power set

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Alternative forms[edit]


power set (plural power sets)

  1. (set theory, of a set S) The set whose elements comprise all the subsets of S (including the empty set and S itself).
    The power set of is .
    • 2009, Arindama Singh, Elements of Computation Theory, Springer, page 16:
      Moreover, for notational convenience, we write the cardinality of a denumerable set as . Cardinality of the power set of a denumerable set is written as . We may thus extend this notation further by taking cardinality of the power set of the power set of a denumerable set as , etc. but we do not have the need for it right now.
    • 2013, A. Carsetti, Epistemic Complexity and Knowledge Construction, Springer, page 94:
      Theorem 4.1. A complete Boolean algebra B has a set of (complete and atomic) ca-free generators iff B is isomorphic to the power set of a power set.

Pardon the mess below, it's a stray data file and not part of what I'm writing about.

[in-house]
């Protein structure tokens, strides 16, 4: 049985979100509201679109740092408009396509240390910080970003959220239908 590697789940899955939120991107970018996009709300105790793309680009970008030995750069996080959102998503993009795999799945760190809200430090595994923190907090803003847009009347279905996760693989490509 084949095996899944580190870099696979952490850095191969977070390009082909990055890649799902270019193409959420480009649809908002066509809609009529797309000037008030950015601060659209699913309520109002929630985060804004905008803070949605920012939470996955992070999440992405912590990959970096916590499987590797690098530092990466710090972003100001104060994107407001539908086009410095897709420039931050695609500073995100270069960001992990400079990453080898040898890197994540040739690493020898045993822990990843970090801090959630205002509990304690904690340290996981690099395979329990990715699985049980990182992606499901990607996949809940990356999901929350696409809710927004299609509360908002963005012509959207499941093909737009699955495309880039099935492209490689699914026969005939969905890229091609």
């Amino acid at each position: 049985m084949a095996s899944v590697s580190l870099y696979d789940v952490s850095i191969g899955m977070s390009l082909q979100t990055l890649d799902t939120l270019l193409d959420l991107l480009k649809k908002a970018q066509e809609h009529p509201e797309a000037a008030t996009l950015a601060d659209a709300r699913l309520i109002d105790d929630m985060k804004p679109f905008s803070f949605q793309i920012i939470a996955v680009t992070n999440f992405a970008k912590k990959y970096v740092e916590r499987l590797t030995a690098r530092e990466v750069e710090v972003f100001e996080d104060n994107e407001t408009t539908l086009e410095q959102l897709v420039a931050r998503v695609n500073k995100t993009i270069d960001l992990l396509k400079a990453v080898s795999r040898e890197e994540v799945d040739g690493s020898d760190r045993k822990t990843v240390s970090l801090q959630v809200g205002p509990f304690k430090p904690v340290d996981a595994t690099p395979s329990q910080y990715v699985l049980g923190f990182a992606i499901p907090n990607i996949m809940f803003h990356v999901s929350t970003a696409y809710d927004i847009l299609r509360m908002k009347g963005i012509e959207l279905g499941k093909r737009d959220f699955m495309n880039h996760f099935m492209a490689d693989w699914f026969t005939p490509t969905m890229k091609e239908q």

• 2015, Amir D. Aczel, Finding Zero: A Mathematician's Odyssey to Uncover the Origins of Numbers, Palgrave MacMillan, page 147:
      Exponentiation is essentially a move to the power set—the set of all subsets of a given set. This is one of the reasons why Bertrand Russell's paradox is indeed a paradox: We cannot find a universal set because no set can contain its own power set!

Usage notes[edit]

The power set is more properly a family of sets (or possibly, in this case, a family of subsets), rather than a set.

Denoted using the notation P(S) with any one of several fonts for the letter "P" (usually uppercase). Examples include: , (with the Weierstrass p), and 𝒫(S).
An alternative notation is , derived from the consideration that a set in the power set is fully characterised by determining, for each element of , whether it is or is not in .

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